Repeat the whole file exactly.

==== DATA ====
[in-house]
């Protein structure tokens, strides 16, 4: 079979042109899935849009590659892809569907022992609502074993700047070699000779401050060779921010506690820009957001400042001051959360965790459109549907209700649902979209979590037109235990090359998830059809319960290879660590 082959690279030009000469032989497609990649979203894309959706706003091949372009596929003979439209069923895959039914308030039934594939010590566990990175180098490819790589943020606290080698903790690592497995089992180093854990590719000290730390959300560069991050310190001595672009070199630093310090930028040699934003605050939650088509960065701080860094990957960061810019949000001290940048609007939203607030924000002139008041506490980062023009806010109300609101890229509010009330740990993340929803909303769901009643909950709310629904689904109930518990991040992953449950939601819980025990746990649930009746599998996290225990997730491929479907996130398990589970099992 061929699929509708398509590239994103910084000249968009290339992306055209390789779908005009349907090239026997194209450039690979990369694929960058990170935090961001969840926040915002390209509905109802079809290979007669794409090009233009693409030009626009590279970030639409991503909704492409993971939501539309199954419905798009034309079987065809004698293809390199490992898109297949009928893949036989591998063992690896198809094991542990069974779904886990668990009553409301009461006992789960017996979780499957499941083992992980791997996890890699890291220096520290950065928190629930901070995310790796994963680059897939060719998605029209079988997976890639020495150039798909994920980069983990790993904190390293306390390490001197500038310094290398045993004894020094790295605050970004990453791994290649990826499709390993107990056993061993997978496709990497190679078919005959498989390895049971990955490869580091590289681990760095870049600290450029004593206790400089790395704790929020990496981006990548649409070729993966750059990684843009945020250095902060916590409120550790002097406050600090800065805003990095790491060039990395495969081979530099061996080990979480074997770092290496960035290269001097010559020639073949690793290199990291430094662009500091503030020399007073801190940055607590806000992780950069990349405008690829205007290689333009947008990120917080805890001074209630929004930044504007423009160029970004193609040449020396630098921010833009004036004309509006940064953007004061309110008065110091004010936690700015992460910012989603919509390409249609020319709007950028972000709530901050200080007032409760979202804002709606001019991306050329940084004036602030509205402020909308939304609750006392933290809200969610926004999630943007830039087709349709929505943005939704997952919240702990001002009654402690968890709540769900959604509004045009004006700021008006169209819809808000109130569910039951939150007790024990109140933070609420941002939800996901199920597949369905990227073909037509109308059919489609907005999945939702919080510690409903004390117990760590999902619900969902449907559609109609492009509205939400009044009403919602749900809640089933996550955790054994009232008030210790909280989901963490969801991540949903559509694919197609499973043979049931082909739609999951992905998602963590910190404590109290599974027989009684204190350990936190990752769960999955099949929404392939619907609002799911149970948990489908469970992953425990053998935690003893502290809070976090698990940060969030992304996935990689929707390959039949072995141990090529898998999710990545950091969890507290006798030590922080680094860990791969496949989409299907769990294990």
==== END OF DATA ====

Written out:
[in-house]
């Protein structure tokens, strides 16, 4: 079979042109899935849009590659892809569907022992609502074993700047070699000779401050060779921010506690820009957001400042001051959360965790459109549907209700649902979209979590037109235990090359998830059809319960290879660590 082959690279030009000469032989497609990649979203894309959706706003091949372009596929003979439209069923895959039914308030039934594939010590566990990175180098490819790589943020606290080698903790690592497995089992180093854990590719000290730390959300560069991050310190001595672009070199630093310090930028040699934003605050939650088509960065701080860094990957960061810019949000001290940048609007939203607030924000002139008041506490980062023009806010109300609101890229509010009330740990993340929803909303769901009643909950709310629904689904109930518990991040992953449950939601819980025990746990649930009746599998996290225990997730491929479907996130398990589970099992 061929699929509708398509590239994103910084000249968009290339992306055209390789779908005009349907090239026997194209450039690979990369694929960058990170935090961001969840926040915002390209509905109802079809290979007669794409090009233009693409030009626009590279970030639409991503909704492409993971939501539309199954419905798009034309079987065809004698293809390199490992898109297949009928893949036989591998063992690896198809094991542990069974779904886990668990009553409301009461006992789960017996979780499957499941083992992980791997996890890699890291220096520290950065928190629930901070995310790796994963680059897939060719998605029209079988997976890639020495150039798909994920980069983990790993904190390293306390390490001197500038310094290398045993004894020094790295605050970004990453791994290649990826499709390993107990056993061993997978496709990497190679078919005959498989390895049971990955490869580091590289681990760095870049600290450029004593206790400089790395704790929020990496981006990548649409070729993966750059990684843009945020250095902060916590409120550790002097406050600090800065805003990095790491060039990395495969081979530099061996080990979480074997770092290496960035290269001097010559020639073949690793290199990291430094662009500091503030020399007073801190940055607590806000992780950069990349405008690829205007290689333009947008990120917080805890001074209630929004930044504007423009160029970004193609040449020396630098921010833009004036004309509006940064953007004061309110008065110091004010936690700015992460910012989603919509390409249609020319709007950028972000709530901050200080007032409760979202804002709606001019991306050329940084004036602030509205402020909308939304609750006392933290809200969610926004999630943007830039087709349709929505943005939704997952919240702990001002009654402690968890709540769900959604509004045009004006700021008006169209819809808000109130569910039951939150007790024990109140933070609420941002939800996901199920597949369905990227073909037509109308059919489609907005999945939702919080510690409903004390117990760590999902619900969902449907559609109609492009509205939400009044009403919602749900809640089933996550955790054994009232008030210790909280989901963490969801991540949903559509694919197609499973043979049931082909739609999951992905998602963590910190404590109290599974027989009684204190350990936190990752769960999955099949929404392939619907609002799911149970948990489908469970992953425990053998935690003893502290809070976090698990940060969030992304996935990689929707390959039949072995141990090529898998999710990545950091969890507290006798030590922080680094860990791969496949989409299907769990294990």